According to a 2015 Pew Research Forum survey found, 83 percent of American Jews, more than any other religious group, said abortion “should be legal in all/most cases.”
And this is not only the position of American Jewish laypeople. The Conservative Movement’s Committee for Jewish Law and Standards declared as a matter of Jewish practice and belief in a statement from 1983 that given risk of physical or emotional harm to the woman, or should the fetus have “severe defects” as stated then, that an abortion was allowed. The statement does suggest the woman consider “the many grave legal and moral issues involved” and speak with family and experts to aid her in her decision.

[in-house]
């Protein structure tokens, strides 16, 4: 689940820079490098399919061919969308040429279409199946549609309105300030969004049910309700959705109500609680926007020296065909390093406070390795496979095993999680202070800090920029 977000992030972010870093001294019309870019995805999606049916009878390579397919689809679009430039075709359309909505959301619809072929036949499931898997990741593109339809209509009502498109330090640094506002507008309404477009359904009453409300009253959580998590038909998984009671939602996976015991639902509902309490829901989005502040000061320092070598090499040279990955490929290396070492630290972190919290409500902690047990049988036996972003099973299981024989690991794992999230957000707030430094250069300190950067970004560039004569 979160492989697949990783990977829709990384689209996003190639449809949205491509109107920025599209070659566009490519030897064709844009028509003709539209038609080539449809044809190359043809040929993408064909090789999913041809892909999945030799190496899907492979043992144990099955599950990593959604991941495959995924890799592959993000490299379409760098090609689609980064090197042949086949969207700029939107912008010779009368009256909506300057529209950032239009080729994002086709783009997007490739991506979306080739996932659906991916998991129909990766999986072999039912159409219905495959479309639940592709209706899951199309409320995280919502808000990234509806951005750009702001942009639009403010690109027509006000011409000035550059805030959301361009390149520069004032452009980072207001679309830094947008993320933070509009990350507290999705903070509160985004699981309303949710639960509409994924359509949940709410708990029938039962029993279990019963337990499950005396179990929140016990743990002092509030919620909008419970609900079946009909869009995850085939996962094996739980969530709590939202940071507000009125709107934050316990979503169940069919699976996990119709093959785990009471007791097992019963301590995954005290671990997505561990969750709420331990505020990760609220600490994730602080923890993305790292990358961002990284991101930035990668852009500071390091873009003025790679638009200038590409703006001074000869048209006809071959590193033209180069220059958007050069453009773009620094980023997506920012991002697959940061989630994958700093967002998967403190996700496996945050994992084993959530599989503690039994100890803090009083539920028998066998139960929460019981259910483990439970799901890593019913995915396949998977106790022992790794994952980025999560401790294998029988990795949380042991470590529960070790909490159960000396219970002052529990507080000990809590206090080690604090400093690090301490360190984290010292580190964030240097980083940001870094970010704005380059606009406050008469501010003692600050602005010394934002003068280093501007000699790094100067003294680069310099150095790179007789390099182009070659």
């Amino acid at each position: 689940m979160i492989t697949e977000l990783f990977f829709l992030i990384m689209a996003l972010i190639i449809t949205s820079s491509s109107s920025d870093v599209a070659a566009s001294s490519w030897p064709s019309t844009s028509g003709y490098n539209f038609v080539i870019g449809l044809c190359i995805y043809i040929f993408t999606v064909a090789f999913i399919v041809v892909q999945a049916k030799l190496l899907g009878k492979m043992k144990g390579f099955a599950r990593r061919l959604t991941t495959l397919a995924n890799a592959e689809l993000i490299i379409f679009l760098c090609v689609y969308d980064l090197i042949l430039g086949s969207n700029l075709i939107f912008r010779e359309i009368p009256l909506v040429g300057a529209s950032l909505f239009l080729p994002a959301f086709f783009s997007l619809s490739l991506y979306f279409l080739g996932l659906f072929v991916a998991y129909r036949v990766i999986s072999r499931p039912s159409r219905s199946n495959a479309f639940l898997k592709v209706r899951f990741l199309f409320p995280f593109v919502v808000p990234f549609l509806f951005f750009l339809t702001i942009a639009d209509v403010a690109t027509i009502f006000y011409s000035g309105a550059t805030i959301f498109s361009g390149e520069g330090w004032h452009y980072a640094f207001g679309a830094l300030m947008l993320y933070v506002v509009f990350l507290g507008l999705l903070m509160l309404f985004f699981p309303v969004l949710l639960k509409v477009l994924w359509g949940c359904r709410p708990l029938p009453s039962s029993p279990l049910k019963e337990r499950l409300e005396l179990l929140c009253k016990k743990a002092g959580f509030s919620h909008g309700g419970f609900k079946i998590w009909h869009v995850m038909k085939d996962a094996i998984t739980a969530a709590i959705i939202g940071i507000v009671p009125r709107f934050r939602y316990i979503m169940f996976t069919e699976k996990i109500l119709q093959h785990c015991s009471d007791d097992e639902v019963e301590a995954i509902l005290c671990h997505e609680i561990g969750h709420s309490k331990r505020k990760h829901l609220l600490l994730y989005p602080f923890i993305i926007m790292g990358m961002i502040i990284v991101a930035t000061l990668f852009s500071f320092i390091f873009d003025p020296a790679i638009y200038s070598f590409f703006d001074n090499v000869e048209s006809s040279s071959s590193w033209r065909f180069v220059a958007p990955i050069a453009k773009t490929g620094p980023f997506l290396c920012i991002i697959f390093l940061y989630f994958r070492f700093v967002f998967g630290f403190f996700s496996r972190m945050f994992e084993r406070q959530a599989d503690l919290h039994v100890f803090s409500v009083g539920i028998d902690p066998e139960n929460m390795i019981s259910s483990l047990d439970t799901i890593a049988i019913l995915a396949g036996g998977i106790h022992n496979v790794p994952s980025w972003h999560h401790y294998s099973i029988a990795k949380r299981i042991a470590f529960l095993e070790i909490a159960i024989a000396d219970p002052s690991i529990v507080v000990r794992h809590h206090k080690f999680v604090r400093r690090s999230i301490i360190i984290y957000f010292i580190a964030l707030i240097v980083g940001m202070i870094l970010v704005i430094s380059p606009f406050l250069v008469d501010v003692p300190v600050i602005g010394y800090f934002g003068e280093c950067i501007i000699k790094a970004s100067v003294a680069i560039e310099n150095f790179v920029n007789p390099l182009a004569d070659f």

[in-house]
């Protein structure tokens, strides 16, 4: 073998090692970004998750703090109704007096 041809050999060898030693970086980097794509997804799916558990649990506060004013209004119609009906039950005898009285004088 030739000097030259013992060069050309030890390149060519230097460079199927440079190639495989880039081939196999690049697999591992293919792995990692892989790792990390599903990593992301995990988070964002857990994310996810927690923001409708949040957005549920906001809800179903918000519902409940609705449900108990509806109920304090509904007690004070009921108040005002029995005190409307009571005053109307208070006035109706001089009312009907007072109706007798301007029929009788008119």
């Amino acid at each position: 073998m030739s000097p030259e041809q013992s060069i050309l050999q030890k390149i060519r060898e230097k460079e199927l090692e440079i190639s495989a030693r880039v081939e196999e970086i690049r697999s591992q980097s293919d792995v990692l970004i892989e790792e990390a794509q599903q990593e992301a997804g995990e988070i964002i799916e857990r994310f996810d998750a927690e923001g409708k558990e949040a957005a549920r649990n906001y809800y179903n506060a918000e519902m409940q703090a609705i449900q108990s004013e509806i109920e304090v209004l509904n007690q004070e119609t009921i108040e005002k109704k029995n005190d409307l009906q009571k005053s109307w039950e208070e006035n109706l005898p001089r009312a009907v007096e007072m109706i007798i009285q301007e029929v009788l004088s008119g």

Even in another opinion, initially written in 1959 and passed by the CJLS in 1983, the halachic policymakers concluded that while abortion is, “morally wrong”, nevertheless it may be necessary for “therapeutic reasons.”
It is not only American Jews and religious movements that hold this way. Consider that in Israel, abortion is legal. A woman sees a three-person panel, usually made up of a social worker and two doctors, one of whom must be a woman. They consult with her and review the case. Nearly all (98%) abortions are approved by panels in Israel, and about 40,000 total take place there per year.